I don’t generally write about me or my family in these columns, or at least when I do I try to relate something from my personal life to some event or organization here in Surry County. Today, if you’ll indulge me, I’d like to dwell on something that is strictly personal (though I suspect many of you can identify with some of what I’m writing).
I want to share a few memories with you. The first comes from my childhood, around 1970 or 1971 (you know how childhood memories can be, mixing years and events) on my first-ever trip to the beach. We were in New England, visiting my sister and her brother-in-law (he was stationed at an Air Force base in New Hampshire).
I had wandered probably too far into the ocean when a wave slammed into me, knocking me off balance. I recall digging into the sand as hard as I could with one foot, bending over at the waist, my other leg high in the air, arms pinwheeling for all that I was worth in a vain attempt to regain my balance before a second wave came crashing over me.
From the corner of my eye I saw movement. My father was not an athletic man — he had grown up during the Great Depression and missed the opportunity to play sports or develop any athleticism — but that day he made a running, diving leap that would rival such a move by any athlete of the day. He came down near me, arm outstretched and his hand clasped my wrist.
Immediately I regained my balance and was able to withstand the next wave as it rolled over me. Truth is, there probably wasn’t any real danger involved — that second wave would have knocked me down, forced a little saltwater up my nose, maybe skinned knees and palms, most likely little more. But we didn’t know that, and my dad was there, keeping me balanced, safe, and afterward he let go and simply went on about his business without a word exchanged between the two of us.
I’ll share another memory, from 1993. My dad, 64 at the time, was forced to undergo heart valve replacement surgery. As is the custom for such a procedure, he was unconscious, a breathing tube down his throat so that a respirator could do the breathing for him during surgery.
Afterward, as the effects of the anesthetic wore off, a nurse took him off the respirator and removed the breathing tube. Within seconds my dad motioned for my mother to lean over, and we all thought he was trying to say something. Instead, he lifted his head ever so slightly and sneaked a kiss, a move that later prompted my aunt to remark “If ever there was a marriage made in heaven, that is it.”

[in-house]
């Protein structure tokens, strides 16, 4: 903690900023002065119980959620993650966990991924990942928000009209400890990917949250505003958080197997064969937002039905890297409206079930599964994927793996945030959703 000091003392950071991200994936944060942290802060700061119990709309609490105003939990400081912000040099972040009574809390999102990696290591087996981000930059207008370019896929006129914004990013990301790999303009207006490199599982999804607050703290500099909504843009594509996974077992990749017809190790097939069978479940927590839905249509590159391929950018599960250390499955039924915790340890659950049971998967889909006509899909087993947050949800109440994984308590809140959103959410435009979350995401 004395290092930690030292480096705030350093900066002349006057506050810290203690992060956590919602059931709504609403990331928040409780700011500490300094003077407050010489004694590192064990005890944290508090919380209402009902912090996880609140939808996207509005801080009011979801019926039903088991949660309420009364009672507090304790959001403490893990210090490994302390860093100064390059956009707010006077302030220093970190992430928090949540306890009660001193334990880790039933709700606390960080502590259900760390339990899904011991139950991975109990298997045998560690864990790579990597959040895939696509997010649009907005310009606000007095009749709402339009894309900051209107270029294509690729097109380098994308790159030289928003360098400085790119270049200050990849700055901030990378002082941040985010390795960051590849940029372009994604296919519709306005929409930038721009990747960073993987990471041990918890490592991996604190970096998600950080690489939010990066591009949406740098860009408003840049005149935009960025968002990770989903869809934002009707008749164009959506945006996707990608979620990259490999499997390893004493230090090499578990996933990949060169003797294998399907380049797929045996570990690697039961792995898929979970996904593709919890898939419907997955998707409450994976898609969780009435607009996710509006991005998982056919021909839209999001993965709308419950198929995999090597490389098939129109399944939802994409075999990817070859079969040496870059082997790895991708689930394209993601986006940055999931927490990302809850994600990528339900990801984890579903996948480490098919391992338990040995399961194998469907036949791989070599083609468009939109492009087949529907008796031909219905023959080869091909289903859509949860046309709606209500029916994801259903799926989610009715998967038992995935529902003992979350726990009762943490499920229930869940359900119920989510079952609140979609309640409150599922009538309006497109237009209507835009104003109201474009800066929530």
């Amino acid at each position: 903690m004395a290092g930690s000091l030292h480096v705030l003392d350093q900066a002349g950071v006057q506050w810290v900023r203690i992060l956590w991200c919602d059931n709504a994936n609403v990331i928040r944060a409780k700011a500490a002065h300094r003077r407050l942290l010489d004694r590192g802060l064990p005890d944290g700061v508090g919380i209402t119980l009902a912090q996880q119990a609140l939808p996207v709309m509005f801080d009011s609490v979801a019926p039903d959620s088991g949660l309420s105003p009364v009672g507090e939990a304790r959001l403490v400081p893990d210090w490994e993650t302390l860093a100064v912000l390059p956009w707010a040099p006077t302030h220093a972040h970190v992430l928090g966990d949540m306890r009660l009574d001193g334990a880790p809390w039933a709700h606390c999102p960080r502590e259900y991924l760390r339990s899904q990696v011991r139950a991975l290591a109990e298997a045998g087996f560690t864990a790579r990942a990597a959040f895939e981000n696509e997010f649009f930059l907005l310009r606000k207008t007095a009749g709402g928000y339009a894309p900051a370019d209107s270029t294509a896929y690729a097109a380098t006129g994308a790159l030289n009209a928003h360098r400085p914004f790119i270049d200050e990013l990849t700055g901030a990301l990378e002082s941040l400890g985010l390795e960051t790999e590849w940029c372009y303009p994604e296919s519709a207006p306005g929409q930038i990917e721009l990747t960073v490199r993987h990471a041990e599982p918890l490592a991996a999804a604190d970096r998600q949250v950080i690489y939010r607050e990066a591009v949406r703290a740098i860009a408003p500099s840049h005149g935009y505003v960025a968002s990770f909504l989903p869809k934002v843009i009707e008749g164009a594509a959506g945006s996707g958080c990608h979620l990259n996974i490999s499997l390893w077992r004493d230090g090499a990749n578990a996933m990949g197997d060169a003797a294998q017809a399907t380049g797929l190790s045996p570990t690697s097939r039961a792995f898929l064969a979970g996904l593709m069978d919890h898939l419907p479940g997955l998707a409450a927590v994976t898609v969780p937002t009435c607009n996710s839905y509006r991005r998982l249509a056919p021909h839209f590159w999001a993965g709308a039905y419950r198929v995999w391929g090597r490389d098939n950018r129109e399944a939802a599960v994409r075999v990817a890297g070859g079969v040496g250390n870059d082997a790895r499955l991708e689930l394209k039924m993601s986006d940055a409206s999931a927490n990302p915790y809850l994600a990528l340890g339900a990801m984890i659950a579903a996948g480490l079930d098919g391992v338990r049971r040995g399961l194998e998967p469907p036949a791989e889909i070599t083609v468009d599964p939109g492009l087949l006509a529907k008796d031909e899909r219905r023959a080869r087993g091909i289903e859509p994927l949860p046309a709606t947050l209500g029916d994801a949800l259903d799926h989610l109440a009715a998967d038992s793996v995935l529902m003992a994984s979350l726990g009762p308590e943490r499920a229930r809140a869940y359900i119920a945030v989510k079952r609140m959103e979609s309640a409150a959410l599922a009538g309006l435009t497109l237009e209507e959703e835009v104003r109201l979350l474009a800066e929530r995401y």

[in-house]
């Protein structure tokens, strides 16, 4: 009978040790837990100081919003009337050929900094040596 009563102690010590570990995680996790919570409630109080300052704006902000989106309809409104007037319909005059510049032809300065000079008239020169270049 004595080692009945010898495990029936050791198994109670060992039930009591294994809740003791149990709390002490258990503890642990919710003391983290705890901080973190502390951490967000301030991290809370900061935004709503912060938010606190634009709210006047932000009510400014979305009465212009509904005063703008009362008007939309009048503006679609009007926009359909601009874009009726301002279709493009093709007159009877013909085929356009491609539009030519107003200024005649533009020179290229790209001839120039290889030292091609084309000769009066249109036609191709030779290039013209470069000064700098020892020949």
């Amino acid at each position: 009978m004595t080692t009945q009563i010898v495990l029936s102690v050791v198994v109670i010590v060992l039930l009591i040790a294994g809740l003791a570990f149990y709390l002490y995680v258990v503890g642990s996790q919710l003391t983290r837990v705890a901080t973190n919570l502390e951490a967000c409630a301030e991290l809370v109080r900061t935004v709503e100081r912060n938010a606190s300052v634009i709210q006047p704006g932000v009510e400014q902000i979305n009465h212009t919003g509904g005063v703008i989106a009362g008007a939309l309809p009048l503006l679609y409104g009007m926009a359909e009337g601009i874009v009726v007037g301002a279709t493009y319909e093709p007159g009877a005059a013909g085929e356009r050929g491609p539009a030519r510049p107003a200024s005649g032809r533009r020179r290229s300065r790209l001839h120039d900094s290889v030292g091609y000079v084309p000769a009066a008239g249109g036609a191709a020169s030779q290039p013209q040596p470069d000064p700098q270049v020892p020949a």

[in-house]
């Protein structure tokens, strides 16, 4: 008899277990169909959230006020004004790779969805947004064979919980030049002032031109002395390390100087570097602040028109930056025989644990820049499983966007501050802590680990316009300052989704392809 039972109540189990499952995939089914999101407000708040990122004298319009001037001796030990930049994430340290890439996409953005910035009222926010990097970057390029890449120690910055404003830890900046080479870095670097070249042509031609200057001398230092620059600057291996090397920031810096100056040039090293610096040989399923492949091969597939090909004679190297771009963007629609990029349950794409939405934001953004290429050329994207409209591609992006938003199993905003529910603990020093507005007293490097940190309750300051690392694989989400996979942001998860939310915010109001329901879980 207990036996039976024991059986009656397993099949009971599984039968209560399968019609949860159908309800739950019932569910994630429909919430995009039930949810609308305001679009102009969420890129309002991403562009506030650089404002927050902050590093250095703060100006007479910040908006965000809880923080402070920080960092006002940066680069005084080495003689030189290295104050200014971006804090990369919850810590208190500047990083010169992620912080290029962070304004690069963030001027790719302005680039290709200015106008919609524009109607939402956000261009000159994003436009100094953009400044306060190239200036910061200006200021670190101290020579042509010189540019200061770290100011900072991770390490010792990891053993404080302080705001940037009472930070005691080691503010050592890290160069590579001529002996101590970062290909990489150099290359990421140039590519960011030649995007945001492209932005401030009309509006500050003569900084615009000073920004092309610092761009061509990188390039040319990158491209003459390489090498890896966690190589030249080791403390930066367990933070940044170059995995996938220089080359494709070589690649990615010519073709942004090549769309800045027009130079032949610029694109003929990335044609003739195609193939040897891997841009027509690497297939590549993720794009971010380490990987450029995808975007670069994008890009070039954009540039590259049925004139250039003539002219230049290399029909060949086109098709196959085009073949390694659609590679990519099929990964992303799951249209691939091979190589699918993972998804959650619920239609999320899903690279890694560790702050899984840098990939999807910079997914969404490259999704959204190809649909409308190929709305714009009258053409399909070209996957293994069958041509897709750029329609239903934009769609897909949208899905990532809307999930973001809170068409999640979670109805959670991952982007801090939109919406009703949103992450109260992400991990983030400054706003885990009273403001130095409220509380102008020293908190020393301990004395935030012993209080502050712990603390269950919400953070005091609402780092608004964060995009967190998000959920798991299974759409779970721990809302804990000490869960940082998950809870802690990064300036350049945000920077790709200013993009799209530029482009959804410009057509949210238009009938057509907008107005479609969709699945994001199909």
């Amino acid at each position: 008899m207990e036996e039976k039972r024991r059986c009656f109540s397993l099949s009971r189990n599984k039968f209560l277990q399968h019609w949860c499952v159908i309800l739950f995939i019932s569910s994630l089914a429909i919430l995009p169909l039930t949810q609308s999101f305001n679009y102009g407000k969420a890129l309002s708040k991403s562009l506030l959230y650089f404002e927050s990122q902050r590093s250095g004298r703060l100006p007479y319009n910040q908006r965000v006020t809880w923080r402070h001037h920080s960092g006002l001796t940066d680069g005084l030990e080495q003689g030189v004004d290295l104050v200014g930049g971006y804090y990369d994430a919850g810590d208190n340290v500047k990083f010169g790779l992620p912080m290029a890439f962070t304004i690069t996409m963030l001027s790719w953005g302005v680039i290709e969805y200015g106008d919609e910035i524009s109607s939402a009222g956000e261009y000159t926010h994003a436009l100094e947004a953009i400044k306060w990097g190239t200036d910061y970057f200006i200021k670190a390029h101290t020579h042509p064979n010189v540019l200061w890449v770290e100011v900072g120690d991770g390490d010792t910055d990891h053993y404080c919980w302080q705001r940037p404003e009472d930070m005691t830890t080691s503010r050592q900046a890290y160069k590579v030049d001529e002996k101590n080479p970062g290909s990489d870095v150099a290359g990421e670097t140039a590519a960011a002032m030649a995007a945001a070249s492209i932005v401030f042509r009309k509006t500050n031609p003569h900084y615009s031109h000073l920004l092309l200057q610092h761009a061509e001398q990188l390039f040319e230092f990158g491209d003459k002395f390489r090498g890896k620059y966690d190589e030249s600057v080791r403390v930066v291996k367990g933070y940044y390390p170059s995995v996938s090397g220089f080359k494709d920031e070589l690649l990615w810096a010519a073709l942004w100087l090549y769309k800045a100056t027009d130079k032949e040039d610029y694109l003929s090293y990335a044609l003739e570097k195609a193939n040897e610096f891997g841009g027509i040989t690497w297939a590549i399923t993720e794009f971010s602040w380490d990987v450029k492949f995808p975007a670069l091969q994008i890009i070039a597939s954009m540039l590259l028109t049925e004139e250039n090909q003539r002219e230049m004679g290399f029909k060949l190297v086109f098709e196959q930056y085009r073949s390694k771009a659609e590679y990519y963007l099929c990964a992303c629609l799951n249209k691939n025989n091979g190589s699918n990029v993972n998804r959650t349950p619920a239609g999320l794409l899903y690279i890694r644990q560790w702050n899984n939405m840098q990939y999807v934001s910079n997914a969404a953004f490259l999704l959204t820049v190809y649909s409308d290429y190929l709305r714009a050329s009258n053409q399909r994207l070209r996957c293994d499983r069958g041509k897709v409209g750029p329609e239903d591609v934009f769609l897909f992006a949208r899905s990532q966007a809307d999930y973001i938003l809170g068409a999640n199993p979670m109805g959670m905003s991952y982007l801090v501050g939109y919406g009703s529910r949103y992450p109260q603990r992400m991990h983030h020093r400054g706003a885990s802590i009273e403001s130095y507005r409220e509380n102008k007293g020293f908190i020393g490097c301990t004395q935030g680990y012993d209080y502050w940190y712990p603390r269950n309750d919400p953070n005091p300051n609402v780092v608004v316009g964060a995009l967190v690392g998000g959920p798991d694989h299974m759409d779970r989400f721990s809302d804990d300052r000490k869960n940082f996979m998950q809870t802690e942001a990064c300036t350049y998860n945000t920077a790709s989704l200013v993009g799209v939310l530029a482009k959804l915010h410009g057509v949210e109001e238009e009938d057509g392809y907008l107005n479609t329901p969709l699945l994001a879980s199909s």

Another memory? In 1999 we threw a little shindig commemorating my parents’ 50th wedding anniversary. A number of people spoke there, sharing memories. Some of the remarks that stand out in my memory were made by my parents’ pastor, Rev. Bob Alderman of Shenandoah Baptist Church in Roanoke, Va..
Bob (he doesn’t like to be called Rev. Alderman) said a number of things about my parents, among them that they had “servant’s hearts.”
There is no greater praise. What he meant was, in a world where most people are caught up in gaining influence and power, in collecting money and goods, in being noticed and getting public adulation, my parents are content to work in the background, doing the work no one notices simply because that’s what needs to be done.
They serve others because it’s in their DNA, it’s who they are, it’s a calling, if you will, and they answer that call every day. They do so not because they feel an obligation, or because if they don’t do it no one will. They work, and serve, because they want to, because others need it, and they do it without any thought of drawing attention to themselves.
There are many, many other memories I could share: riding with my dad every school day from the time I was in sixth grade until I started driving myself at age 17; getting married with him at my side as my best man; talking with him on the phone little more than an hour after my first born came into the world; laughing at the numerous little jokes he’d tell or quips he’d zing us with (he was known by all as quite a jokester); watching him over the years just flat-out enjoy every second he could get with his grandkids and, in more recent years, his great-grandchildren; the list could go on and on and on.
My father passed away 11 days ago, at 5 a.m. on Feb. 27, just three weeks after his 84th birthday. The family — kids and their spouses, grandkids and their spouses, and for a short time even a couple of the great-grandkids — were with him during his final hours, keeping a vigil by his bed, camping out in the waiting room.
At the very end my mom, my sisters and I, along with one of my kids, were with him as he passed quietly from this life.
What I’ve done here is a feeble attempt at sharing a little bit about him with you. I wish each of you had had a chance to meet him, because he was always the kind of man who made everyone feel good. He loved people, and I don’t think there’s anyone who would argue against the idea that their little corner of the world is much better for having known my dad.
I know in my family our world is much poorer now for his absence, but that’s only because he always added so much to our lives. He left us with some treasured memories and an example of how a life well-lived should look.